Wigan bus fares capped to help with cost-of-living crisis

Wigan residents will be better off when travelling by bus from next month when new lower fares are launched.

The plan for lower, simpler fares has been brought forward a year by Mayor Andy Burnham and Greater Manchester’s leaders to help ease the current cost-of-living crisis.

It will save bus passengers around 50 per cent on some journeys and dozens of different ticket types are set to be available with costs varying by operator.

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It will provide certainty over the cost of travel for more than two thirds of people in the city-region concerned about the cost-of-living crisis.

Greater Manchester Mayor Andy BurnhamGreater Manchester Mayor Andy Burnham
Greater Manchester Mayor Andy Burnham

Mayor of Greater Manchester Andy Burnham said: “The introduction of lower, simpler fares across our bus network signifies the biggest shake-up of our bus system in close to 40 years and comes at a critical time.

“Hundreds of thousands of households across Greater Manchester are deeply worried about money, with fears of even higher bills just around the corner.

“As the most used form of public transport, with around 2.5m trips every week across the city-region, introducing lower fares for bus passengers is the best way we can help the most people with the cost of travel right now.

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“Coupled with the extension of Our Pass, which provides free travel for 16 to 18 year olds, we are taking steps to make an immediate and tangible difference to people’s lives by putting money back into their pockets.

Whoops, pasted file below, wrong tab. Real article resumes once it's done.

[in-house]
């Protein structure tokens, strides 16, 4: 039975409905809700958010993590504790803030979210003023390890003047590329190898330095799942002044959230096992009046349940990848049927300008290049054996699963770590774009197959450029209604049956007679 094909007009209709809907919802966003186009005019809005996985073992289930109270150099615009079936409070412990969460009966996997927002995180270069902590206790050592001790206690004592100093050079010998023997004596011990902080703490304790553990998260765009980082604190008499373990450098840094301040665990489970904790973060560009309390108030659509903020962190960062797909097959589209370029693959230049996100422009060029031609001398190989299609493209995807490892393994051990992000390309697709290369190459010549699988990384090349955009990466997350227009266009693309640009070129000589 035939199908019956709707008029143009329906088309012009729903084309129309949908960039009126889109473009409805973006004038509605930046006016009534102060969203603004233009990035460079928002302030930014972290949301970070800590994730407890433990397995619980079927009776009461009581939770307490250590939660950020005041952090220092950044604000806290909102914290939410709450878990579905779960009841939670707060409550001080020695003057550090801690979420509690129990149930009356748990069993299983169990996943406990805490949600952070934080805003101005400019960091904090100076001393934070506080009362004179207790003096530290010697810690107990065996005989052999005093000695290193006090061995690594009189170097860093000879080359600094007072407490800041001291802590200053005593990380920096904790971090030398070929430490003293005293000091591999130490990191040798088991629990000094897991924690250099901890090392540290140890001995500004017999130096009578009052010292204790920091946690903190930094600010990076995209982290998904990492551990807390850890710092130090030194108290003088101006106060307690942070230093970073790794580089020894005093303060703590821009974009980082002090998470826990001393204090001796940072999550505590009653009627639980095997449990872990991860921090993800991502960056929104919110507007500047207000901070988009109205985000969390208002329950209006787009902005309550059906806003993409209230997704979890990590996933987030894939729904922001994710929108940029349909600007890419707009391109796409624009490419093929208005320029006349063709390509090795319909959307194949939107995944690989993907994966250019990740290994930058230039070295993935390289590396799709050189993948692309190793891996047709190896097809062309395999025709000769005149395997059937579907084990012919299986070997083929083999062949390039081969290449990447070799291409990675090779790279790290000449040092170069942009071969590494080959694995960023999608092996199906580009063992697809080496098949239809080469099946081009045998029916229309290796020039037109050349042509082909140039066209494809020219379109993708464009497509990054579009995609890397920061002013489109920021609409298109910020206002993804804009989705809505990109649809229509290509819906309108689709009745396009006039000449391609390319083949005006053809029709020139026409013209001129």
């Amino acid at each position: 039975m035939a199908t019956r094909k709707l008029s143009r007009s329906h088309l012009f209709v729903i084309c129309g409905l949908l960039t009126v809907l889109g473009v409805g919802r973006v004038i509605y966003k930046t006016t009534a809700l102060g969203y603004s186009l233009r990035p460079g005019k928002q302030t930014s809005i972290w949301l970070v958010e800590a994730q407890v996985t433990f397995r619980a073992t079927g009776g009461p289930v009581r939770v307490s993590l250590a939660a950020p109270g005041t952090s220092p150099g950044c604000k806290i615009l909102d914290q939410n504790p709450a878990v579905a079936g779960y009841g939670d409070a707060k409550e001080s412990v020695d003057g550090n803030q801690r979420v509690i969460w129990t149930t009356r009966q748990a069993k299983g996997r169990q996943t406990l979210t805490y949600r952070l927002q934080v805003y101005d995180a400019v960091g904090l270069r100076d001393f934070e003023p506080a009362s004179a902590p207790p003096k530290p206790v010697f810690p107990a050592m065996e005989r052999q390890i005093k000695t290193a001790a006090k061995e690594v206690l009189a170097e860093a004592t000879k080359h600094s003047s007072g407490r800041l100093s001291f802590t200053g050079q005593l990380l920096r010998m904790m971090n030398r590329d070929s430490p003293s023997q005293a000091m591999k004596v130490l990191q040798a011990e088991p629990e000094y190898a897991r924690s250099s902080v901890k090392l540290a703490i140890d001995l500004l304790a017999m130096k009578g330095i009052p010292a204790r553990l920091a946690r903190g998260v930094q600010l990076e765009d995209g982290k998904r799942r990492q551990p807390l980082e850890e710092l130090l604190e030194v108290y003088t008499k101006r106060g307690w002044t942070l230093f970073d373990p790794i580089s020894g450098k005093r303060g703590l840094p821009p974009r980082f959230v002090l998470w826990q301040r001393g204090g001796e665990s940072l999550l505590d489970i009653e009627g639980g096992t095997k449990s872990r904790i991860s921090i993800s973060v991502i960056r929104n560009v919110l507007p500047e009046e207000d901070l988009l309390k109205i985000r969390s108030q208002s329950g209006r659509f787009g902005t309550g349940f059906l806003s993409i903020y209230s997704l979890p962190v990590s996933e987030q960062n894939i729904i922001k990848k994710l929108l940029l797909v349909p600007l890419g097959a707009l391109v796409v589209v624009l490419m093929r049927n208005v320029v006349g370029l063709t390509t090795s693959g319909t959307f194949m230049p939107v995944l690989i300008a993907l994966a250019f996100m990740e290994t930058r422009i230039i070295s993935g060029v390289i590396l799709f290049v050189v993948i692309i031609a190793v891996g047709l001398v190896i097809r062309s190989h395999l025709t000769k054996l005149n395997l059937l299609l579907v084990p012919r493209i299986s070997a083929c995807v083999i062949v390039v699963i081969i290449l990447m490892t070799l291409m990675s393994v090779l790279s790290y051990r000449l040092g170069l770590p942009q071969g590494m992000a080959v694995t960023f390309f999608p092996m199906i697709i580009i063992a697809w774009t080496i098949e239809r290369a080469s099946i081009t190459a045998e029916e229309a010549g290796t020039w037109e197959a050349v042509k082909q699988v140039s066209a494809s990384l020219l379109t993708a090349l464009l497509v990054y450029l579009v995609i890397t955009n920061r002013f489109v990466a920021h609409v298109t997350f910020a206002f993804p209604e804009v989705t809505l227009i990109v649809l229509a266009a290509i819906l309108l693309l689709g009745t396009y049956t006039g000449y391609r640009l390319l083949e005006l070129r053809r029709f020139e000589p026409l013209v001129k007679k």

“While this is the right thing to do, we cannot at this point guarantee that this new fare structure will be permanent.

"It will be reviewed annually, but the more that people use the buses, the more likely it is that we will be able to sustain it.”

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The move to lower fares is supported by Government funding through the Bus Service Improvement Plan.

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The mayor and leaders have agreed to carry out an annual review of the new fare structure to ensure that it is financially sustainable.

Mayor Burnham added: “Bringing our buses back under public control is an essential step towards creating the Bee Network – our vision for a London-style integrated transport system.

"When fully operational in 2025, we will extend the daily cap on fares to cover bus and tram.

"But we will only be able to make the Bee Network what we all want it to be if people support public transport by committing to use it as it improves.

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“That’s why I’m today urging everyone in Greater Manchester to get on board with this crucial journey for our city-region to a better transport system.”

From September 4, an adult single bus ticket within Greater Manchester will cost no more than £2, with a child ticket single set to cost no more than £1.

All day travel in Greater Manchester across any bus operator will cost no more than £5 for an adult and £2.50 for a child.

Currently there are more than 25 single adult fares that cost more than £2 and over 30 single child fares that cost more than £1.